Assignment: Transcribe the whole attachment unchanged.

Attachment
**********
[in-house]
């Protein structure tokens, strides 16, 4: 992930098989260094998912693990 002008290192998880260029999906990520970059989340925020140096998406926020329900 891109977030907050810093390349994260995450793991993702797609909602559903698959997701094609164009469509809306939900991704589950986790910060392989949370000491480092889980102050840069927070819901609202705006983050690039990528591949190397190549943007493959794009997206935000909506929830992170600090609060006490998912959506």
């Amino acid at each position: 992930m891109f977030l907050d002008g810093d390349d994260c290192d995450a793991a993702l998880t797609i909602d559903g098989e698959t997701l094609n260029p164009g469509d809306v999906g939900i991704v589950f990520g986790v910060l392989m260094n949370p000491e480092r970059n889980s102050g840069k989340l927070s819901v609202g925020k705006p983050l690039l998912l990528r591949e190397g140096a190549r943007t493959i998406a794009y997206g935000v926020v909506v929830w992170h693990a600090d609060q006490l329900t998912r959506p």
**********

[in-house]
């Protein structure tokens, strides 16, 4: 992930098989260094998912693990 002008290192998880260029999906990520970059989340925020140096998406926020329900 891109977030907050810093390349994260995450793991993702797609909602559903698959997701094609164009469509809306939900991704589950986790910060392989949370000491480092889980102050840069927070819901609202705006983050690039990528591949190397190549943007493959794009997206935000909506929830992170600090609060006490998912959506």
């Amino acid at each position: 992930m891109f977030l907050d002008g810093d390349d994260c290192d995450a793991a993702l998880t797609i909602d559903g098989e698959t997701l094609n260029p164009g469509d809306v999906g939900i991704v589950f990520g986790v910060l392989m260094n949370p000491e480092r970059n889980s102050g840069k989340l927070s819901v609202g925020k705006p983050l690039l998912l990528r591949e190397g140096a190549r943007t493959i998406a794009y997206g935000v926020v909506v929830w992170h693990a600090d609060q006490l329900t998912r959506p």